In our cruise segment, we operate a fleet of 16 cruise ships under three cruise lines, namely our TUI Cruises Joint Venture, Marella Cruises and Hapag-Lloyd Cruises. Each cruise business is dedicated to a specific audience and tailors its concept accordingly, with TUI Cruises and Marella Cruises focusing on local mainstream customers and Hapag-Lloyd offering luxury and expedition experiences.



The demand in our distinct market segments relevant for our target customers remains very strong. Despite capacity growth, occupancy of our cruise ships remains at above 100 % in the mainstream market at stable prices, allowing us to further enhance capacity by expanding our fleet. 



Summary



Three years after the merger, we are a stronger, integrated and stra­tegically better positioned business. The merger synergies are fully delivered.



Looking ahead we continue to expect to deliver double digit annual earnings growth with less seasonality, strong cash conversion1 and strong ROIC performance. This will be driven by market demand, digitalisation benefits and disciplined expansion of own hotel and cruise content.



We therefore expect to deliver at least 10 % growth in underlying EBITA in financial year 20182 and extend our previous guidance of at least 10 % underlying EBITA CAGR to financial year 20201.



The Executive Board and the Supervisory Board are recommending a dividend of 65 cents per share in respect of the financial year 2017. Subject to approval at the Annual General Meeting on 13 February 2018, shareholders who held relevant shares at close of business on 13 February 2018 will receive the dividend on 16 February 2018.



Further financial targets are achieving a leverage ratio 3.00 to 2.25 times and an interest coverage 5.75 to 6.75 times.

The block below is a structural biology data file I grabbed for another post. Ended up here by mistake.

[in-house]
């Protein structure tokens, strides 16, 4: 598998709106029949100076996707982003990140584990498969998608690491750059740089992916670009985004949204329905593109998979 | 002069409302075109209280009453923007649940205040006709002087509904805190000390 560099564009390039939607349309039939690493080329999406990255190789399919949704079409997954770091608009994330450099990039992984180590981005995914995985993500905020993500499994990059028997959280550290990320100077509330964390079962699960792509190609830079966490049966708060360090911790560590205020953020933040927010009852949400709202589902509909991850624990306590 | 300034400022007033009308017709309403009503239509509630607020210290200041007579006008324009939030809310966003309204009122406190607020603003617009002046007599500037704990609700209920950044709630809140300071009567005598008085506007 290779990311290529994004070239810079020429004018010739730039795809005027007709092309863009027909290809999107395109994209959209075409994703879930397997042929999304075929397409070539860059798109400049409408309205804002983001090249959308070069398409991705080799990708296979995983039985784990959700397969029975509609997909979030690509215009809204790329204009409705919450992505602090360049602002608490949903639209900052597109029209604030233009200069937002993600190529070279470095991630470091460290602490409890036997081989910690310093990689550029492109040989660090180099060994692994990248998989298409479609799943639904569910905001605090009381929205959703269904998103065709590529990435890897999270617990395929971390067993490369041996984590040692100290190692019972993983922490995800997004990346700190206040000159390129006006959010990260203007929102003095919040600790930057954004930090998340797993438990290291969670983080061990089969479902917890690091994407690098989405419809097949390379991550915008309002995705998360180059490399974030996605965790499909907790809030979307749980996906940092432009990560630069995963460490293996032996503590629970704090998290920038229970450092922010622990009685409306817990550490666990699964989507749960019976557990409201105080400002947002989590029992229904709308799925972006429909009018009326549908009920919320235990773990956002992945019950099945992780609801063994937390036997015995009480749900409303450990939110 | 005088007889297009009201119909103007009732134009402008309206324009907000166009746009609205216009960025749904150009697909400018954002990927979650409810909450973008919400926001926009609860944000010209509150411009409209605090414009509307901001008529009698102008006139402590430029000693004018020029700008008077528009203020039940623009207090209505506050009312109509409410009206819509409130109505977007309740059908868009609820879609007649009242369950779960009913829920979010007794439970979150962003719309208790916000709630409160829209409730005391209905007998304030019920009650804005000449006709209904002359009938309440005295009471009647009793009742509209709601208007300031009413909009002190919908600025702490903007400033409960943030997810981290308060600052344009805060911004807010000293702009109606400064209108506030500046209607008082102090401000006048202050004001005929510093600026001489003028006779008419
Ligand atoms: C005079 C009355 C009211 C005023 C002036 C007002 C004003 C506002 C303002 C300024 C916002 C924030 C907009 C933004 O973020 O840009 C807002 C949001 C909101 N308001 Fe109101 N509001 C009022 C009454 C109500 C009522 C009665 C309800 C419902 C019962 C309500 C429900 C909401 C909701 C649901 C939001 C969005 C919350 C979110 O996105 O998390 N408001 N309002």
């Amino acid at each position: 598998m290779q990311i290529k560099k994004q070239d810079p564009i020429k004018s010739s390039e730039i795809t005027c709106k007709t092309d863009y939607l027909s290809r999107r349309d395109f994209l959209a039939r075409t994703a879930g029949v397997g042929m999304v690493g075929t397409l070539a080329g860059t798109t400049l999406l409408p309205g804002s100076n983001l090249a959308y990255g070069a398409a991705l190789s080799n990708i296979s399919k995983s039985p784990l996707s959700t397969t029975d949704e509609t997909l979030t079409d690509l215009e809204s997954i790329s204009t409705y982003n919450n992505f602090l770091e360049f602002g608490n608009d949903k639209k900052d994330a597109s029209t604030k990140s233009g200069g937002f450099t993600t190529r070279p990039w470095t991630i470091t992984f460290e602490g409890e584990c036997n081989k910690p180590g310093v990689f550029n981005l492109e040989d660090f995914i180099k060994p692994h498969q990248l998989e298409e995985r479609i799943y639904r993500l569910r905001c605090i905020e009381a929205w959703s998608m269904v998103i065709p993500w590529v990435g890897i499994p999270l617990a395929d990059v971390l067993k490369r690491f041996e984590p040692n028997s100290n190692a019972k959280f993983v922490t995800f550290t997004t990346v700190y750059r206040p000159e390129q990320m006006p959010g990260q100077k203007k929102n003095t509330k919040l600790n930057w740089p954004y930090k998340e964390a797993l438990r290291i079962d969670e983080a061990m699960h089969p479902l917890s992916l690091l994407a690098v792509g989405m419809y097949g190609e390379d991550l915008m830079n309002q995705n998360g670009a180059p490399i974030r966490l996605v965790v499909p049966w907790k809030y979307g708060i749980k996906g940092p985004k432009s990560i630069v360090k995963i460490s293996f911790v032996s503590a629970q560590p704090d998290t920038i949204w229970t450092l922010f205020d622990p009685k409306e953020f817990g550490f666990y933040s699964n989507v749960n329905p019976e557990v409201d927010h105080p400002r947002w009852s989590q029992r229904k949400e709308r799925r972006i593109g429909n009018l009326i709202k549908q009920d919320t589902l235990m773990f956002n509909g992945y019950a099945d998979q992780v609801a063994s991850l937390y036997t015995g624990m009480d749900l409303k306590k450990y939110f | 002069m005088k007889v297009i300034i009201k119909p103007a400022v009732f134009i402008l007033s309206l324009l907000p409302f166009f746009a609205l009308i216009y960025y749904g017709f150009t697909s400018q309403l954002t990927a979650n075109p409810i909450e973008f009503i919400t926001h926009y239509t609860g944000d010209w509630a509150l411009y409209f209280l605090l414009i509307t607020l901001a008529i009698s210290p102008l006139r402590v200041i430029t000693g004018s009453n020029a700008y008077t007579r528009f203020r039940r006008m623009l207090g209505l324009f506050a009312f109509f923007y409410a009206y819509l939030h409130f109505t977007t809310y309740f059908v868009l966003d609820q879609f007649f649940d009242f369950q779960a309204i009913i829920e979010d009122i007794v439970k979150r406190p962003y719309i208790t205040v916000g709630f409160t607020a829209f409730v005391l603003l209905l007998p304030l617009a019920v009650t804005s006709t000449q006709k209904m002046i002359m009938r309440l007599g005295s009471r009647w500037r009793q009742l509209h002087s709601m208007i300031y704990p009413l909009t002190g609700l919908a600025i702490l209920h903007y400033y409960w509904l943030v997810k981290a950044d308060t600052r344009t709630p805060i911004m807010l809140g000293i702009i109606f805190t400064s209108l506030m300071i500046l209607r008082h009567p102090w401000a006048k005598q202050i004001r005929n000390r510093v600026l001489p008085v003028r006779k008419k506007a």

Our Employees



Qualified and committed employees are a major prerequisite for TUI"s long-term success. One of the key elements of our global HR strategy, therefore, is to attract and promote people with talent and to retain them by ­offering attractive employment conditions.



It is our staff who breathe life into our corporate values "Trusted", "Unique" and "Inspiring". Alongside our vision and our customer promise, they form the basis for our attitudes and actions.



Our employee survey TUIgether, which was carried out in in the period under review is a crucial yardstick, showing us our strengths and areas for potential improvements, so that we can improve the corporate performance and make TUI an even more attractive employer. The survey measures the Engagement Index of TUI Group, which is 77 in this year"s cycle.



Further information about our employees and our sustainability strategy can be found on page 81.



1 We define our cash conversion as the Group"s EBITDA less our long-term gross capex target in relation to the Group"s EBITDA.



2 Assuming constant foreign exchange rates are applied to the result in the current and prior period and based on the current Group structure.